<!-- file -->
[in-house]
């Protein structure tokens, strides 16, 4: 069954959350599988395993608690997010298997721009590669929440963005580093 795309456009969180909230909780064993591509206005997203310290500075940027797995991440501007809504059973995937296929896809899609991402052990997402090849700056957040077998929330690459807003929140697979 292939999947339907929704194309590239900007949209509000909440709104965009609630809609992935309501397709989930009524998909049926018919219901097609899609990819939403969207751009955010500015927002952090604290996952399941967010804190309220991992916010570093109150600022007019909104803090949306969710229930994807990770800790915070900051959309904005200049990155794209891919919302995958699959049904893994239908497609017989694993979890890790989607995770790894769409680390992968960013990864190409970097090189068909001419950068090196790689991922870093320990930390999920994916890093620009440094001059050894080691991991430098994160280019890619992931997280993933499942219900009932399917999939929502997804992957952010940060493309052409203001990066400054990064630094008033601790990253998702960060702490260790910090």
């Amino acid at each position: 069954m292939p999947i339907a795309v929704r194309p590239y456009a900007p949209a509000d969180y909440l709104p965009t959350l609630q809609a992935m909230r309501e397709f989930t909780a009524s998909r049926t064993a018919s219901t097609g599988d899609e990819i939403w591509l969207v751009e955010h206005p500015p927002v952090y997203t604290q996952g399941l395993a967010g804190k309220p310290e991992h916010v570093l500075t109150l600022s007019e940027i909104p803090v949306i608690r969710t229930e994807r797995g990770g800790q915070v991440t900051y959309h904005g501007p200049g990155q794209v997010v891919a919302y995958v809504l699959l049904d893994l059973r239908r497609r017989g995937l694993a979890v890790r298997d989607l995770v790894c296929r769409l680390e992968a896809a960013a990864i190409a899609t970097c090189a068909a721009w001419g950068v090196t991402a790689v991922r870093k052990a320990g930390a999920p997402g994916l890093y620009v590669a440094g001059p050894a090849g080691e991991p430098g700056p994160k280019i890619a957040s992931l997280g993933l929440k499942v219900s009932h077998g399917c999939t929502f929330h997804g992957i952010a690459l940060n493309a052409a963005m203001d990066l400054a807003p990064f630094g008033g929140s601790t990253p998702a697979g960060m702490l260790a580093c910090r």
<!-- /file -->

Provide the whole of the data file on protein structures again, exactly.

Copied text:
[in-house]
């Protein structure tokens, strides 16, 4: 069954959350599988395993608690997010298997721009590669929440963005580093 795309456009969180909230909780064993591509206005997203310290500075940027797995991440501007809504059973995937296929896809899609991402052990997402090849700056957040077998929330690459807003929140697979 292939999947339907929704194309590239900007949209509000909440709104965009609630809609992935309501397709989930009524998909049926018919219901097609899609990819939403969207751009955010500015927002952090604290996952399941967010804190309220991992916010570093109150600022007019909104803090949306969710229930994807990770800790915070900051959309904005200049990155794209891919919302995958699959049904893994239908497609017989694993979890890790989607995770790894769409680390992968960013990864190409970097090189068909001419950068090196790689991922870093320990930390999920994916890093620009440094001059050894080691991991430098994160280019890619992931997280993933499942219900009932399917999939929502997804992957952010940060493309052409203001990066400054990064630094008033601790990253998702960060702490260790910090």
């Amino acid at each position: 069954m292939p999947i339907a795309v929704r194309p590239y456009a900007p949209a509000d969180y909440l709104p965009t959350l609630q809609a992935m909230r309501e397709f989930t909780a009524s998909r049926t064993a018919s219901t097609g599988d899609e990819i939403w591509l969207v751009e955010h206005p500015p927002v952090y997203t604290q996952g399941l395993a967010g804190k309220p310290e991992h916010v570093l500075t109150l600022s007019e940027i909104p803090v949306i608690r969710t229930e994807r797995g990770g800790q915070v991440t900051y959309h904005g501007p200049g990155q794209v997010v891919a919302y995958v809504l699959l049904d893994l059973r239908r497609r017989g995937l694993a979890v890790r298997d989607l995770v790894c296929r769409l680390e992968a896809a960013a990864i190409a899609t970097c090189a068909a721009w001419g950068v090196t991402a790689v991922r870093k052990a320990g930390a999920p997402g994916l890093y620009v590669a440094g001059p050894a090849g080691e991991p430098g700056p994160k280019i890619a957040s992931l997280g993933l929440k499942v219900s009932h077998g399917c999939t929502f929330h997804g992957i952010a690459l940060n493309a052409a963005m203001d990066l400054a807003p990064f630094g008033g929140s601790t990253p998702a697979g960060m702490l260790a580093c910090r």